Globe valves originally derived their name due to the shape of the valve body. They had two semi-spherical parts attached together to give it the appearance of a globe. Today they do not look like that. You can find globe valves on the exterior of your house where garden hoses can be attached. Those spigots, also known as bibs or wall hydrants, are not always globe valves but typically are due to the needs of exterior gardening. Unlike ball valves or gate valves, globe valves were designed for frequent use.
As the plug closes the flow inside the valve, you can see there is very little friction and abrasion to the plug itself. In contrast most other valves revolve inside of the valve, potentially causing premature leakage from overuse. In this design, the valve can be opened and closed frequently without damage to the plug.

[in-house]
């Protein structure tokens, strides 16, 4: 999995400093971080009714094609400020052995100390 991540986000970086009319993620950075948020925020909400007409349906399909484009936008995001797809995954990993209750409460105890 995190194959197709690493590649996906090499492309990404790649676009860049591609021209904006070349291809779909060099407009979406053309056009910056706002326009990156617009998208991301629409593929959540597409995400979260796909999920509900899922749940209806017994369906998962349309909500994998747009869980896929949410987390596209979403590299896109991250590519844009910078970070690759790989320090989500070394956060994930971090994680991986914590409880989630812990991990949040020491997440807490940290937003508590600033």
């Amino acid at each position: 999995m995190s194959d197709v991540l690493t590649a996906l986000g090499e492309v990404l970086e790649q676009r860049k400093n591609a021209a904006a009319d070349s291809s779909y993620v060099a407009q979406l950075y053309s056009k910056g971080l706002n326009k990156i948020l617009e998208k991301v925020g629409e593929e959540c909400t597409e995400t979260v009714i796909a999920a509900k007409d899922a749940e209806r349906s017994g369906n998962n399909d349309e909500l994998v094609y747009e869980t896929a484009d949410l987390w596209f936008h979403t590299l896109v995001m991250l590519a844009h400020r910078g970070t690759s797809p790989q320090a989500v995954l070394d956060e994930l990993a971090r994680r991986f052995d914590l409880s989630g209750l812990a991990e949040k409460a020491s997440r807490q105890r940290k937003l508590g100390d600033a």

Not only is this design excellent for frequent use, it’s also a great flow controller. As the threaded stem makes incremental changes to the cross-sectional flow area, small changes in flow rate can be made. As also discussed with gate valves, this can help prevent pipe hammers. Two major problems with this design though are the friction loss and potential for leakage. As you can see from the diagram above, the transition from upstream to downstream is not a smooth and straight flow. It can cause a loss in flow rate and increase turbulence in the system. That’s commonly why these valves are found as open ended valves instead of being used as in-line valves. Globe valves can also have issues with leakage through the stem or possibly even the plug itself but generally this can be attributed to poor craftsmanship over the design itself.